25. Boy George says:

    Now what’s the deal with all the spamming of these blogs by bots?
    Ben should set up some kind of a filter to stop ’em Soviets from getting us ’em viruses.

  26. Snively says:

    @Sara ’10
    While I did ignore it on the blogs, it is most certainly not being ignored in general. After exchanging several e-mails with Quentin yesterday morning I spent a good chunk of my day calling various professors, reading up on patents, and discussing options with my design group.

    I don’t want to go into hardly any detail on the blogs just because this isn’t really the place for it, but I will say that the two products were developed completely independently and that I had never seen her project when I originally conceived of mine. While it seems a bit sketchy, it really was just a huge coincidence.

  27. carmen'12 says:

    omg!! they are adorable!! are there any capacitors and inductors?
    do let me know when they will be on sale! i would love to buy it

  28. Anonymous says:

    Snively, would you also like to explain why you put only your name on the patent application? You may have been the one that paid for the patent but the final product was a collaborative effort on your team’s part and they should have been mentioned. This seems ‘a bit sketchy’ as well. It’s good that you are so passionate about this but you seem to be taking it way too far…

  29. Snively says:

    That patent was filled out in 20 minutes before the start of the show. It cost $300 and instead of trying to collect money from everybody or figure out the implications of multiple inventors I just fronted the cash and put my name on.

    Tonight over dinner we’re going to be discussing who is willing to help pay and who wants their names on it. As anybody in my group will tell you, I have no intention of keeping their names off of it. 37 CFR 1.48 (section D) lets us add names so we’ll do that as soon as we know who exactly we’re adding.

    As for being passionate about something and taking it way too far, that’s just narrow thinking. If you’re passionate about something you take it as far as possible! If you’re at MIT then you know this, admissions looks for people who follow their passions and stretch the limits. Doing anything but is just cutting yourself short. I have no regrets patenting something I’ve been working on for the last semester (even if the act itself was hastened and not altogether thought out, sometimes you have to act fast) and seeing it through to fruition, nor do any of my teammates. You’ll be seeing more of ElectroPlushies.

  30. Snively says:

    BTW, I never mentioned in this post that my name was the only one on the patent which means you and I know each other. If you actually have an issue with any of this then please just ask me in person. I’m not trying to cut anybody short here.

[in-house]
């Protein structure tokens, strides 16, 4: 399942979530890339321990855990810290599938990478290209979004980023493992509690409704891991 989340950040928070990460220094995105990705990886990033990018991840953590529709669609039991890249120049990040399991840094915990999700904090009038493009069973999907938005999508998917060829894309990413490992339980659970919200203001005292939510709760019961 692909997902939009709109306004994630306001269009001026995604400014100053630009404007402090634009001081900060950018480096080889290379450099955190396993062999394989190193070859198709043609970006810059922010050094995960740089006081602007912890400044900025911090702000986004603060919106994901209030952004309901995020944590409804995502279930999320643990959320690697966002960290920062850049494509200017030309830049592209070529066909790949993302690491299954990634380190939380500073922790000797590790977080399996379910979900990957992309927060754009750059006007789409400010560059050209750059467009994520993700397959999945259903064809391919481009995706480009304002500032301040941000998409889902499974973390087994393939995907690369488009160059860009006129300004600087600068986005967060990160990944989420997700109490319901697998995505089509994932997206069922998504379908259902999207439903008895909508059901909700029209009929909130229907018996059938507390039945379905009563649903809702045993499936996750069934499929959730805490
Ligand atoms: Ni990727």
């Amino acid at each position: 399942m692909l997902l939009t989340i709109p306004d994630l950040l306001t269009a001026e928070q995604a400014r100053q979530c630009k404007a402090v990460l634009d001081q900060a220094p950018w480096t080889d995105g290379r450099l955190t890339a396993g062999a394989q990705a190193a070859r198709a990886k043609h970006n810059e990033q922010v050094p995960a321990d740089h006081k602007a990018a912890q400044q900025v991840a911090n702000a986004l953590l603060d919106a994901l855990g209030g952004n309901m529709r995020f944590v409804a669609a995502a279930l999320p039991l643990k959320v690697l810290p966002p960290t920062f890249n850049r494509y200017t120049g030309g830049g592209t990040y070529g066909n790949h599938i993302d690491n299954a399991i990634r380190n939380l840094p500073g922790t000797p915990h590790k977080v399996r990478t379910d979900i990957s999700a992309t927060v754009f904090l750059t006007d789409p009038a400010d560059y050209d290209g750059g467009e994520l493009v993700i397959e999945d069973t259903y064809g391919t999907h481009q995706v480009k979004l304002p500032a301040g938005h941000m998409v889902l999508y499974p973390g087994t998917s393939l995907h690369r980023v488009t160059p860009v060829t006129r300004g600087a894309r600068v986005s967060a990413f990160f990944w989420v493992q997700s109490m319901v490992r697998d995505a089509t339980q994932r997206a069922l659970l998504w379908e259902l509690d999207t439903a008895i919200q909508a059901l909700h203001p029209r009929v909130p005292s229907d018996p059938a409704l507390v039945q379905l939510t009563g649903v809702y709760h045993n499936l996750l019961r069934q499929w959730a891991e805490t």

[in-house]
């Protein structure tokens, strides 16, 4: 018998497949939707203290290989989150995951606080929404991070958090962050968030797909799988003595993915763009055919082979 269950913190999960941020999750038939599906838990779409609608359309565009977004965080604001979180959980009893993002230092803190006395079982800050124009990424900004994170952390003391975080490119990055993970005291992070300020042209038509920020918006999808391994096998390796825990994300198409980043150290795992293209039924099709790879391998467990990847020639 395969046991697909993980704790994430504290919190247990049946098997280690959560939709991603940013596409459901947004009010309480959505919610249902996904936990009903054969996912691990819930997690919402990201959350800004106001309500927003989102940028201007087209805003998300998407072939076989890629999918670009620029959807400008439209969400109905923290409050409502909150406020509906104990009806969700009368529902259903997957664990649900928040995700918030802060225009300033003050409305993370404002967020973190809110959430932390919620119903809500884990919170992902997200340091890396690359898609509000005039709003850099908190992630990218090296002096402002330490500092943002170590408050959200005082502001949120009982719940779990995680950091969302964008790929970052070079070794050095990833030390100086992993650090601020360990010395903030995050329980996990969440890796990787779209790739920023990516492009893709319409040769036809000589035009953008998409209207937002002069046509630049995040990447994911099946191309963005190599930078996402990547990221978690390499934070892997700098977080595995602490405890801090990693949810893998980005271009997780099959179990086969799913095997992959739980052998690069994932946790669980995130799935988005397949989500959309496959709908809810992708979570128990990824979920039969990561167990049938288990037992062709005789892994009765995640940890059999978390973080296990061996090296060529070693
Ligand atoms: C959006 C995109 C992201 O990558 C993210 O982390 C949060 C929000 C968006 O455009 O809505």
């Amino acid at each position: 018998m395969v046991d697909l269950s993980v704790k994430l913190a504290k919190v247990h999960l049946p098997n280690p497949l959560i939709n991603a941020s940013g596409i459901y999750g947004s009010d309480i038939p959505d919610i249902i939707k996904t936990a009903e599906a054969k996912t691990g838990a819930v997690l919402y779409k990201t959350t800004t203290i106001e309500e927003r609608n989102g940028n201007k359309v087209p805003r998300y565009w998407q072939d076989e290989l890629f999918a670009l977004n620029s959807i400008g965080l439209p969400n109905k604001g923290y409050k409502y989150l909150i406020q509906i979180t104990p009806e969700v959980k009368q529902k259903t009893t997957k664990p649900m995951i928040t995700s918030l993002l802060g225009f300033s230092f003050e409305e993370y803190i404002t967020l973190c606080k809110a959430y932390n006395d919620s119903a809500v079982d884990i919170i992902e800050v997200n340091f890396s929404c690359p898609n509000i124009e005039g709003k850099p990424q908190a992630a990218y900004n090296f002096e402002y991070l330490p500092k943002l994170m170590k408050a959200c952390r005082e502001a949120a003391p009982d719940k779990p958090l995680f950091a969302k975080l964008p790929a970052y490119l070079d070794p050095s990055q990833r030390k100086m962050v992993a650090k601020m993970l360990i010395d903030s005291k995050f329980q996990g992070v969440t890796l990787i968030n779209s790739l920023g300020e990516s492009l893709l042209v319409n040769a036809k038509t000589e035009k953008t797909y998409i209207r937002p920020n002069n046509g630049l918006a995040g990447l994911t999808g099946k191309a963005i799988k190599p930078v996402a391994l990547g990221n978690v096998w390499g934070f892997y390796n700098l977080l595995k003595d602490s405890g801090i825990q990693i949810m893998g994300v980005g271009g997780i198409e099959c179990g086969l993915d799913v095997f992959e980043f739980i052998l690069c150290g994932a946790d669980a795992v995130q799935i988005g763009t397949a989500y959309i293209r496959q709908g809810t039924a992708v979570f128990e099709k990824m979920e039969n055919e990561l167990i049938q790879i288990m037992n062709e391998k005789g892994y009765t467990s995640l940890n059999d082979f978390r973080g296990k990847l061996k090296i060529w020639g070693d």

31. Piper says:

    @Snively – That would be such an awesome career!

    (Unlike spam. Spam is the opposite of awesome.)

    @Isshak – take 2.00B or another intro class in a subject you like and see what it does for you =P

  32. Anonymous says:

    Thanks for the response. I actually don’t know you, but lots of people have been talking about this and I heard about the patent issue via word of mouth. While the other issues are being brought up I just wanted to see that you are held accountable for your actions and everyone gets fair credit for their work. And by ‘taking it way too far,’ I was not referring to continuing on with the toy, because you are right that if that’s what you believe in and what you want to do you should go for it, but just acting rashly and perhaps unfairly. Glad to hear that things are hopefully being worked out.

  33. Snively says:

    The patent thing was really rushed, that was the only issue with that. Everybody will get credit, no worries.

  34. Sara '10 says:

    Snively, you seem to have ignored Quentin’s comment about Star’s FuzzyLogic. Could you please address this?

  35. Chidinma '12 says:

    It looks really cool, Snively! But wow, I never thought anything involving toys could get so complicated with patents and such.

  36. HA! Gotta love those nerf guns!
    Oh, and I changed by mind. The battery is actually cute. =P
    How many plushies stopped working by the end of the night?

  37. Aditi says:

    ‘students at play’ :D

    thats just one hundred percent amazing.

    I love resistor! Buzzer looks a bit like a pokemon whose name I cant remember. I want those!

  38. Jameson says:


    actually, Fuzzy Logic is airport safe:

  39. Wow, awesome toy!!!!!!

    That sounds like such an awesome class…………